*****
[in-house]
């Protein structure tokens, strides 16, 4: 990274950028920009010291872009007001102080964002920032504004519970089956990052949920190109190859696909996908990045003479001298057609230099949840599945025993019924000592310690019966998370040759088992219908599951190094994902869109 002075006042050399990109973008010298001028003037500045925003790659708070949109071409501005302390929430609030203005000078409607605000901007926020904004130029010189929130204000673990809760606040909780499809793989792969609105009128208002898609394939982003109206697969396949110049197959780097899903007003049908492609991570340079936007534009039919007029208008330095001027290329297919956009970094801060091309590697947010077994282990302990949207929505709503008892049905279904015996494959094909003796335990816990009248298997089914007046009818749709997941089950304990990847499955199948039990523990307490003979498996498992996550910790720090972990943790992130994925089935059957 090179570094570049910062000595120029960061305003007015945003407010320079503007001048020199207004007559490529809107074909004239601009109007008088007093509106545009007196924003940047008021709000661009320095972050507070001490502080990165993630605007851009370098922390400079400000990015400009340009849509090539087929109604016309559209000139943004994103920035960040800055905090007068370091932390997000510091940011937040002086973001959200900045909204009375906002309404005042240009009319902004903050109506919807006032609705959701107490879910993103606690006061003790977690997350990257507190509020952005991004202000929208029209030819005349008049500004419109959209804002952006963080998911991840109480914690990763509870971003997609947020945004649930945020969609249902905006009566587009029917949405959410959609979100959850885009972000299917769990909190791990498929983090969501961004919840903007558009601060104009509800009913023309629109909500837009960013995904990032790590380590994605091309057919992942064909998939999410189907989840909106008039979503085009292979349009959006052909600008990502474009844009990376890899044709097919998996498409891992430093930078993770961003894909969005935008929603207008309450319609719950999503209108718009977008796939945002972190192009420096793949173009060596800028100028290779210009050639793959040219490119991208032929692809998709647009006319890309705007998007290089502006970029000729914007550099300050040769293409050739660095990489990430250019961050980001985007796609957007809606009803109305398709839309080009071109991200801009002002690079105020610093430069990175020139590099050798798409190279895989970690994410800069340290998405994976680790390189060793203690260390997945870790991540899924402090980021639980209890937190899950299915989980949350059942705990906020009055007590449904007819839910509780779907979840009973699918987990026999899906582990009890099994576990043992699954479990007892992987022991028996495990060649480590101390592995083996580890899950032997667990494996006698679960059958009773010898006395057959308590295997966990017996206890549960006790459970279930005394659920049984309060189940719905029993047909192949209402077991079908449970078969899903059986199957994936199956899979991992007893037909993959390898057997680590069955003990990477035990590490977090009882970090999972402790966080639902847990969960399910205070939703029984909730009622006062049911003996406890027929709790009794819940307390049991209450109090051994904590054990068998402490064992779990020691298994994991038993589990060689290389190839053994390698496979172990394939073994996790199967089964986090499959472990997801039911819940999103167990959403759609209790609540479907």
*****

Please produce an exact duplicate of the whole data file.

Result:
[in-house]
């Protein structure tokens, strides 16, 4: 990274950028920009010291872009007001102080964002920032504004519970089956990052949920190109190859696909996908990045003479001298057609230099949840599945025993019924000592310690019966998370040759088992219908599951190094994902869109 002075006042050399990109973008010298001028003037500045925003790659708070949109071409501005302390929430609030203005000078409607605000901007926020904004130029010189929130204000673990809760606040909780499809793989792969609105009128208002898609394939982003109206697969396949110049197959780097899903007003049908492609991570340079936007534009039919007029208008330095001027290329297919956009970094801060091309590697947010077994282990302990949207929505709503008892049905279904015996494959094909003796335990816990009248298997089914007046009818749709997941089950304990990847499955199948039990523990307490003979498996498992996550910790720090972990943790992130994925089935059957 090179570094570049910062000595120029960061305003007015945003407010320079503007001048020199207004007559490529809107074909004239601009109007008088007093509106545009007196924003940047008021709000661009320095972050507070001490502080990165993630605007851009370098922390400079400000990015400009340009849509090539087929109604016309559209000139943004994103920035960040800055905090007068370091932390997000510091940011937040002086973001959200900045909204009375906002309404005042240009009319902004903050109506919807006032609705959701107490879910993103606690006061003790977690997350990257507190509020952005991004202000929208029209030819005349008049500004419109959209804002952006963080998911991840109480914690990763509870971003997609947020945004649930945020969609249902905006009566587009029917949405959410959609979100959850885009972000299917769990909190791990498929983090969501961004919840903007558009601060104009509800009913023309629109909500837009960013995904990032790590380590994605091309057919992942064909998939999410189907989840909106008039979503085009292979349009959006052909600008990502474009844009990376890899044709097919998996498409891992430093930078993770961003894909969005935008929603207008309450319609719950999503209108718009977008796939945002972190192009420096793949173009060596800028100028290779210009050639793959040219490119991208032929692809998709647009006319890309705007998007290089502006970029000729914007550099300050040769293409050739660095990489990430250019961050980001985007796609957007809606009803109305398709839309080009071109991200801009002002690079105020610093430069990175020139590099050798798409190279895989970690994410800069340290998405994976680790390189060793203690260390997945870790991540899924402090980021639980209890937190899950299915989980949350059942705990906020009055007590449904007819839910509780779907979840009973699918987990026999899906582990009890099994576990043992699954479990007892992987022991028996495990060649480590101390592995083996580890899950032997667990494996006698679960059958009773010898006395057959308590295997966990017996206890549960006790459970279930005394659920049984309060189940719905029993047909192949209402077991079908449970078969899903059986199957994936199956899979991992007893037909993959390898057997680590069955003990990477035990590490977090009882970090999972402790966080639902847990969960399910205070939703029984909730009622006062049911003996406890027929709790009794819940307390049991209450109090051994904590054990068998402490064992779990020691298994994991038993589990060689290389190839053994390698496979172990394939073994996790199967089964986090499959472990997801039911819940999103167990959403759609209790609540479907």